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The Real Deal
Stacey Simms knows she isn’t perfect, and she’s happy to let the world know it, too. The diabetes blogger, speaker, and podcast host is also mom to teen son Benny, who has type 1 diabetes. In her new book, The World’s Worst Diabetes Mom, Simms humorously chronicles her parenting ups and downs—such as the time she had to figure out how to check her sleeping 2-year-old’s blood glucose through crib slats—while doling out tried-and-true advice to fellow diabetes caretakers. $15; available from amazon.com and diabetes-connections.com.
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Save on Meds
Insulin users, take note: Beginning in January, Novo Nordisk will offer a cash card that can be used to purchase up to three vials of its analog insulins or two packs of insulin pens—roughly a month’s supply at 100 units per day—for a flat cost of $99 (more at novonordisk.com). This comes on the heels of Eli Lilly’s announcement last year that it had begun selling half-priced versions of Humalog, called Insulin Lispro Injection (get more details here). Also offering help: Sanofi, which last year began limiting the amount insured and uninsured patients pay for Lantus and Toujeo insulins to no more than $99 per month for up to 10 vials or packs of pens (learn more at insulinsvalyou.com).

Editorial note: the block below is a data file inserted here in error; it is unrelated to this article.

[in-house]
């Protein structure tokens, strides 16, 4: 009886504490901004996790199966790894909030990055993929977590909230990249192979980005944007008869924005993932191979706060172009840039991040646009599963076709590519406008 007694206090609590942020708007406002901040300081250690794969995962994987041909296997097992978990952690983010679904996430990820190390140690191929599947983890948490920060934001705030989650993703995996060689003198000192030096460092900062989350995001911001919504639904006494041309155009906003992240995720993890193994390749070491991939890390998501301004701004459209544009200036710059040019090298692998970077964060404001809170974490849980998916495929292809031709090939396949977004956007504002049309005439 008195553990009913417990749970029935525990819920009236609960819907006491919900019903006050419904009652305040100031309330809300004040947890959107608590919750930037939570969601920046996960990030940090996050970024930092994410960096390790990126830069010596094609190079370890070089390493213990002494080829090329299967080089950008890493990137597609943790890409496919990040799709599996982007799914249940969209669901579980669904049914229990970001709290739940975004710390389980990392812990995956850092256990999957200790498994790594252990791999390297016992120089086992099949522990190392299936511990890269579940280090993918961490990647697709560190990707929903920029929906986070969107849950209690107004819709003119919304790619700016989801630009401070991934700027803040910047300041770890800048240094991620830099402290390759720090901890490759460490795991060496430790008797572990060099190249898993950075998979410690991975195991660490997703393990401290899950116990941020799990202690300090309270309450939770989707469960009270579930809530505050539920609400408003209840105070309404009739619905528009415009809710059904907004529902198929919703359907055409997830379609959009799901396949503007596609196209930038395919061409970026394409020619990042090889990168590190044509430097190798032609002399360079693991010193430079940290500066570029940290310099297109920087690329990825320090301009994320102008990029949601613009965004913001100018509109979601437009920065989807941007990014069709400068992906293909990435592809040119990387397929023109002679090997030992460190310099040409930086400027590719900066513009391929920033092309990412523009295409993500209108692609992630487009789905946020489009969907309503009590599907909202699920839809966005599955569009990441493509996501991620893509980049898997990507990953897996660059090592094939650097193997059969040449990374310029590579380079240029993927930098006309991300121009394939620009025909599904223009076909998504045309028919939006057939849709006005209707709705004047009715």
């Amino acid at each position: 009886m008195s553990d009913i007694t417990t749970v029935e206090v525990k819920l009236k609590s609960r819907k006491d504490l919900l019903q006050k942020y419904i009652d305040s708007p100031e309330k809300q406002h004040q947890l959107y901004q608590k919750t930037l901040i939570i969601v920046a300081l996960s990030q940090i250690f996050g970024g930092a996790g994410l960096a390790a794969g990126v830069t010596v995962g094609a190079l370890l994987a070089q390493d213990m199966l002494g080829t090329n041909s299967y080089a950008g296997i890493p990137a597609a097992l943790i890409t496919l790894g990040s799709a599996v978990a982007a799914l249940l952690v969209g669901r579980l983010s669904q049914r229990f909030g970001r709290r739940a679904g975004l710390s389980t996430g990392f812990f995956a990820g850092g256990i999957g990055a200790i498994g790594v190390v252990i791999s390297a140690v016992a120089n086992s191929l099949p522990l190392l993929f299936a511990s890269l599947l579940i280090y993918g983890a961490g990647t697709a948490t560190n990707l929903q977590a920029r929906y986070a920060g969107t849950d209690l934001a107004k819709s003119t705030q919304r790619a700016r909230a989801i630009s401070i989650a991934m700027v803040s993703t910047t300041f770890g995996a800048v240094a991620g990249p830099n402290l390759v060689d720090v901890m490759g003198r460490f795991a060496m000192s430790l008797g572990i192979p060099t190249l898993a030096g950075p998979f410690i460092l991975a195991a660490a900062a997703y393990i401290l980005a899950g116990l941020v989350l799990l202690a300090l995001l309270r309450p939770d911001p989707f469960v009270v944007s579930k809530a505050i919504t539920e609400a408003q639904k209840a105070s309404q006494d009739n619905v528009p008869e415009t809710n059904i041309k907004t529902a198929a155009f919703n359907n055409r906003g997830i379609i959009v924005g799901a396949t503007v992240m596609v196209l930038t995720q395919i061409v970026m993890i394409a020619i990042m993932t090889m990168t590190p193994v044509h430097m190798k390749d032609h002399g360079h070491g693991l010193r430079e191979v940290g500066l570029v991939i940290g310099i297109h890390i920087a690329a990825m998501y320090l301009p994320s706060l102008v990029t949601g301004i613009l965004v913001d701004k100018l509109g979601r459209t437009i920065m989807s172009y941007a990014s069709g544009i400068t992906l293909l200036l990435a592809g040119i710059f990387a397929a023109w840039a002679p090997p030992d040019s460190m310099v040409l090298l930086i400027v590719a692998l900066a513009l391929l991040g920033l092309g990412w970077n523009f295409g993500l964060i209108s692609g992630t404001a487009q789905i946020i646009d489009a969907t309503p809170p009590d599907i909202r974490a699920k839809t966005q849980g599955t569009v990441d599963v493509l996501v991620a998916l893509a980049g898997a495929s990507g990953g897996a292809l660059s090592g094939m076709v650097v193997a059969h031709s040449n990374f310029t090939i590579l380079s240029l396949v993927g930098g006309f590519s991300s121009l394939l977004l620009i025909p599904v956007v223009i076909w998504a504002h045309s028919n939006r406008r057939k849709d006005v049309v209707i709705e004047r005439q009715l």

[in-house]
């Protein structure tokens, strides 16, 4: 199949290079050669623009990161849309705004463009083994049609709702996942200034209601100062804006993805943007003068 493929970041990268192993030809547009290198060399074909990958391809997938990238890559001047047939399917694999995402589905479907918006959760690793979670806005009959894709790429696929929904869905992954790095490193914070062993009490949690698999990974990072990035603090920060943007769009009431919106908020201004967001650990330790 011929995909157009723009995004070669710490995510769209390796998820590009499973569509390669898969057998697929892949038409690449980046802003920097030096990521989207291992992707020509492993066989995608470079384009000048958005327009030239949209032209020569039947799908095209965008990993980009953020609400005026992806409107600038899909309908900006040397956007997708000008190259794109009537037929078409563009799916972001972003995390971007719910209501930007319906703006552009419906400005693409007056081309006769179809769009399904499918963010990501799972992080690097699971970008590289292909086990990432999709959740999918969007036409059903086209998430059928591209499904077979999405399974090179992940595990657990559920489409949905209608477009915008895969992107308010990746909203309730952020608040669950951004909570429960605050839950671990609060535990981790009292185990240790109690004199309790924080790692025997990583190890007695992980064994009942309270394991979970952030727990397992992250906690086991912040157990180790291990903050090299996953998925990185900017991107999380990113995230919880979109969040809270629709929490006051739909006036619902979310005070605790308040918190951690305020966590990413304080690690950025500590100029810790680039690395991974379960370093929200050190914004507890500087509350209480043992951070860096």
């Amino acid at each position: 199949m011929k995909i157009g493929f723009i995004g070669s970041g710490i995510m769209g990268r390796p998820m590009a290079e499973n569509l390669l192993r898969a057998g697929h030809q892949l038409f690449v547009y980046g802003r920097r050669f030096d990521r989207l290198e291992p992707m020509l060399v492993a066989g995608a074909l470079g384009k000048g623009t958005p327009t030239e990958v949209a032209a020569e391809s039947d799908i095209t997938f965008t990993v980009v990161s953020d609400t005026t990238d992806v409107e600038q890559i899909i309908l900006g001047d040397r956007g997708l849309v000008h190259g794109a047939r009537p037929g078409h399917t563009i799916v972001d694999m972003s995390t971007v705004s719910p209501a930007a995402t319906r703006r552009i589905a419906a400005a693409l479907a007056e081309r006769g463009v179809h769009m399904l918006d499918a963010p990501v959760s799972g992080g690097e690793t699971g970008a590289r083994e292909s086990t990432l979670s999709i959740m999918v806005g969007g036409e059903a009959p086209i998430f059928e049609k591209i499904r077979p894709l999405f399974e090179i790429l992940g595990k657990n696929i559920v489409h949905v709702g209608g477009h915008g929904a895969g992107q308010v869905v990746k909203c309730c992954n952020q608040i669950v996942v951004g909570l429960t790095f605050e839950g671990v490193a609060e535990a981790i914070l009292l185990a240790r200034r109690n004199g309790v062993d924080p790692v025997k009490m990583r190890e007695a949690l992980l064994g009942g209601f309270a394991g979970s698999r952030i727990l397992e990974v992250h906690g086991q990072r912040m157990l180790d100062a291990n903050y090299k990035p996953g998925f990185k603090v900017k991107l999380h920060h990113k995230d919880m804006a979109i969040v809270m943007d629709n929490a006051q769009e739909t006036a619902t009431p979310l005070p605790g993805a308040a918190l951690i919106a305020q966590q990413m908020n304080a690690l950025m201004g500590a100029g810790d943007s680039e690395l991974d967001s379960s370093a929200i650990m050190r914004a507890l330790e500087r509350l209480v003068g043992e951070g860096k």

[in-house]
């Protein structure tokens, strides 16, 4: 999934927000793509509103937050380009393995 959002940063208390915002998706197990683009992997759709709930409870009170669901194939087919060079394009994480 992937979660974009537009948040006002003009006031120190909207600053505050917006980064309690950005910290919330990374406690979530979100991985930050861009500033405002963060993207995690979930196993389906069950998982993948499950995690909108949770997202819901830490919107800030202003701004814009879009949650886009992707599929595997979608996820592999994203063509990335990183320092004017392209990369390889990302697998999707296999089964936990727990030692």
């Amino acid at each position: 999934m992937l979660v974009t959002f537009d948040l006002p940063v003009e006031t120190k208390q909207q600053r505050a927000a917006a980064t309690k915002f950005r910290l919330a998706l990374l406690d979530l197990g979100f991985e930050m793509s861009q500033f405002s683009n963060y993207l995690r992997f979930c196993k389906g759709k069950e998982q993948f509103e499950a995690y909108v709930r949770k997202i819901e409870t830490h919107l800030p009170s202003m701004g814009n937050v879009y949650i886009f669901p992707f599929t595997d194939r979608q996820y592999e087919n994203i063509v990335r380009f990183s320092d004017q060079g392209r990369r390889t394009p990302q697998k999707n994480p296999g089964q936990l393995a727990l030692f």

It’s getting easier to treat severe hypoglycemia. First came Eli Lilly’s nasal glucagon, Baqsimi. Now there’s Gvoke. Xeris Pharmaceuticals’ Gvoke prefilled glucagon syringe comes premixed for quicker delivery. Users remove the device cap, insert the needle into the skin, and push the plunger down. It’s available in two doses—one for adults and one for kids ages 2 and older—and has a shelf life of two years. $280 per dose before insurance, gvokeglucagon.com.